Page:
HttpContext.Current.Session[_myVar] = value; 
         }
    }
    static public int? MyInt
    {
         get 
         {
             return (int?)
                (HttpContext.Current.Session[_myInt]); 
         }
         set 
         { 
              HttpContext.Current.Session[_myInt] = value; 
         }
    }
}

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About Dave Bush

Dave Bush is a .NET programmer and Certified ScrumMaster who is passionate about managing risk as it relates to developing software. When he is not writing or speaking about topics related to Application Lifecycle Risk Management (ALRM), he is an example to his peers as he develops web sites in the ASP.NET environment using industry best practices.

  • http://blog.reamped.net/ Ira

    I have always found it a little easier to type things going in and coming out of the session using a session helper class:

    ///
    /// Helper object for strongly typed access to the session.
    ///
    public class SessionHelper
    {

    #region Methods (2) 

    // Public Methods (2) 

    ///
    /// Gets the session value.
    ///
    ///
    /// The key.
    /// Returns a
    public static T GetSessionValue(string key)
    {
    T result = default(T);
    if (HttpContext.Current.Session[key] != null)
    result = (T)HttpContext.Current.Session[key];
    return result;
    }

    ///
    /// Sets the session value.
    ///
    ///
    /// The key.
    /// The value.
    public static void SetSessionValue(string key, T value)
    {
    if (HttpContext.Current.Session[key] == null)
    HttpContext.Current.Session.Add(key, value);
    else
    HttpContext.Current.Session[key] = value;
    }

    #endregion Methods 

    }

  • http://jclaes.blogspot.com Jef Claes

    I have been doing this for some time now.

    Good thing you blogged about it!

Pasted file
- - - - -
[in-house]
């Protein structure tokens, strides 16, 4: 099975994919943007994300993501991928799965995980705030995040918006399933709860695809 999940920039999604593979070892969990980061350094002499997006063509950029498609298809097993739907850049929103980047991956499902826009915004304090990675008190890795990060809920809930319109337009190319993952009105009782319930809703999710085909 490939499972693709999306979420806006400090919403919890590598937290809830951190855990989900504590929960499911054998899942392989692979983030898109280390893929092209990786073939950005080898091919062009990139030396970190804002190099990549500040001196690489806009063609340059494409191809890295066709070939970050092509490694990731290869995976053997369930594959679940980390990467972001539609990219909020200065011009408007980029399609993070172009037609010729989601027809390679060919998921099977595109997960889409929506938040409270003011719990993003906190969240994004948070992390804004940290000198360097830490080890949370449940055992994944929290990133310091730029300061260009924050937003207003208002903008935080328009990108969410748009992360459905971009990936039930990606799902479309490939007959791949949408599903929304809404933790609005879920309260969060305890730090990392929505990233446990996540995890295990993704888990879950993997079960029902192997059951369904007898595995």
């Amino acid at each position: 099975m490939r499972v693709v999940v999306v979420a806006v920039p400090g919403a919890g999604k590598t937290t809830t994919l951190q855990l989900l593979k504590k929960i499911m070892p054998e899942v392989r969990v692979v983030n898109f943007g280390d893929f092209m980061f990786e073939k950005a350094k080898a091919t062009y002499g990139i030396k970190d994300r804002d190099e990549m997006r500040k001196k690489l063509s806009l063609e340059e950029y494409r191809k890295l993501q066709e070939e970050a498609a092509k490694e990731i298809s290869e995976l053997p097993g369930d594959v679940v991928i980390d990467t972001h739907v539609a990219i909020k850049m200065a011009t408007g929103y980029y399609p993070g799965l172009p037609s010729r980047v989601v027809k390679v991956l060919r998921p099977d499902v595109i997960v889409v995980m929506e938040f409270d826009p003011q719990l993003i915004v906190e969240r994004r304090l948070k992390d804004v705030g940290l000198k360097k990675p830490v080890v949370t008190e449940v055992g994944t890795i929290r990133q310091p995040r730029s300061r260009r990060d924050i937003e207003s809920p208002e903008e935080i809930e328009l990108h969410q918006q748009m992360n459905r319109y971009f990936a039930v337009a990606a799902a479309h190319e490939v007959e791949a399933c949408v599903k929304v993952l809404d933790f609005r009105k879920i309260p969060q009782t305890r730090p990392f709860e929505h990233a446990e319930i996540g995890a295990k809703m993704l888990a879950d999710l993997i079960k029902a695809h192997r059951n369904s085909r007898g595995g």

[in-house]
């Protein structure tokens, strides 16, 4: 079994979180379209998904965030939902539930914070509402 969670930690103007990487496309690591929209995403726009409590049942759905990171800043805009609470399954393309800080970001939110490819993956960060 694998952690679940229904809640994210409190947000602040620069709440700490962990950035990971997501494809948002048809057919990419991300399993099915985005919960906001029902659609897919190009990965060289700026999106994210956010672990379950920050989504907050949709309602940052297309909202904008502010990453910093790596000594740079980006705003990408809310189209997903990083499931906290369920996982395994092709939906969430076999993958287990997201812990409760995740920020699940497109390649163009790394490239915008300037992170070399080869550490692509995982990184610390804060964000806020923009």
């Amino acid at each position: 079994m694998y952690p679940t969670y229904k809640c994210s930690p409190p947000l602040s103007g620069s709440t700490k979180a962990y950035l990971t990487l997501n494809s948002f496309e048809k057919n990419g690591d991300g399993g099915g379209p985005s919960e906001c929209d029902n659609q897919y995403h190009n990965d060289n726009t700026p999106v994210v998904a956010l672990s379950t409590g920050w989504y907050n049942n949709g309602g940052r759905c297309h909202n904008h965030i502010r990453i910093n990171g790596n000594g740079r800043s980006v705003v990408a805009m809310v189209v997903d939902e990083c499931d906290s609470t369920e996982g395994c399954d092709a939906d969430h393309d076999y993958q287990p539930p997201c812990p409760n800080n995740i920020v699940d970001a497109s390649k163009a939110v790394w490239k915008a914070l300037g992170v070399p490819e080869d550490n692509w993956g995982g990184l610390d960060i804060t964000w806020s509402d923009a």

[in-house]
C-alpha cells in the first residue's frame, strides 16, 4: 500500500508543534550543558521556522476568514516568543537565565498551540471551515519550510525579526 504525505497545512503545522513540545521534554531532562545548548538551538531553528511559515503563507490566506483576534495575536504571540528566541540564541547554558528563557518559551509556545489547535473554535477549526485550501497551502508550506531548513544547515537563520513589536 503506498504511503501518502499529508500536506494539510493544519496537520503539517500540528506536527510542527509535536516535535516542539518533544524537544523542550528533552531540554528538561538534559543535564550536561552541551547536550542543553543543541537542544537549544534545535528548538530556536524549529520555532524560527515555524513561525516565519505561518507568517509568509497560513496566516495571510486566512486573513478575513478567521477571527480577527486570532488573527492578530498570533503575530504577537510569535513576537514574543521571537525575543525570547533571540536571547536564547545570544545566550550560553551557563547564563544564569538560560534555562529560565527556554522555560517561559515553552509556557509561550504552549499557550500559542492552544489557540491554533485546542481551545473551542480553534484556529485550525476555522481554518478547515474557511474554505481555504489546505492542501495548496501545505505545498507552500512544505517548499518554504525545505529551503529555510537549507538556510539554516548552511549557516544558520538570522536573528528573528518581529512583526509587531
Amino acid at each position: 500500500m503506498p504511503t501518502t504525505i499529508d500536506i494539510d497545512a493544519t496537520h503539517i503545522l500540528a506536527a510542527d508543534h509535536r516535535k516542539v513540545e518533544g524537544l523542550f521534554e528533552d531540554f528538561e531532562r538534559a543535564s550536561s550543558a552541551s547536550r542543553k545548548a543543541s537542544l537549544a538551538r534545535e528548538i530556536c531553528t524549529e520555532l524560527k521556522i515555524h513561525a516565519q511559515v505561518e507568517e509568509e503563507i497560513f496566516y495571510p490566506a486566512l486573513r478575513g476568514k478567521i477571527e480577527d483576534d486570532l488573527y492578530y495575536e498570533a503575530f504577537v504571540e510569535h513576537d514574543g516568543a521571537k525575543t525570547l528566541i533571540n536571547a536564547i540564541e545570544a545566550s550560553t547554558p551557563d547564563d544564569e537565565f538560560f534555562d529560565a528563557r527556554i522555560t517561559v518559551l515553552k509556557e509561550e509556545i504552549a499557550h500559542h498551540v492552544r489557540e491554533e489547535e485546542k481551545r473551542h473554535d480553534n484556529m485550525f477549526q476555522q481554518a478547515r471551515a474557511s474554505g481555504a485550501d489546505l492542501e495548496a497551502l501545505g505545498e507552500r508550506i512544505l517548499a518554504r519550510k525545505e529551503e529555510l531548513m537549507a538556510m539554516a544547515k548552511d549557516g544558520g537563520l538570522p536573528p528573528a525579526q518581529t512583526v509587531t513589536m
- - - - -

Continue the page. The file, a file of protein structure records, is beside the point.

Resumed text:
• http://www.sholo.net/ Scott Holodak

    Rather than casing the object, consider using the ‘as’ keyword in your get blocks. ‘as’ will return null if the object can’t be cast to the desired type instead of throwing an InvalidCastException. Even though you are providing a class to interface with the Session object in a strongly-typed way, it’s still possible for other developers to short circuit your system and manipulate the Session object directly, so it is possible to get some object type of the Session object that your code doesn’t expect. I think you’d rather get a null value back in that case than an unhandled exception.

    • Dave

      Personally, I’d rather get the error and find out quickly that the session was misused.

  • http://donnyvblog.blogspot.com Donny V

    I’v been doing this for a while now.
    One thing I learned in doing this is that in large projects you want
    to use a GUID as the session variable. I usually don’t have 1 large session data class. I use it in any class. So you may accidentally use the same session variable. Using the GUID prevents that from happening.

    Also you might want to think about some type of rehydration code inside the property. So that when IIS decides to dump the session state in the middle of your code executing it can rehydrate that session from nothing.

    Here is an example

    string UserAccountSessionID = “88766165-b250-4d65-af10-5f2b6c9eca0d”;
    public static UserAccount GetUserAccount
    {
    get
    {
    System.Web.SessionState.HttpSessionState SessionState = System.Web.HttpContext.Current.Session;
    UserAccount UA = null;
    UA = SessionState[UserAccountSessionID] as UserAccount;
    if (UA == null)
    {
    UA = GetUserAccount(CurrentUserID);
    SessionState[UserAccountSessionID] = UA;
    }

    return UA;
    }
    }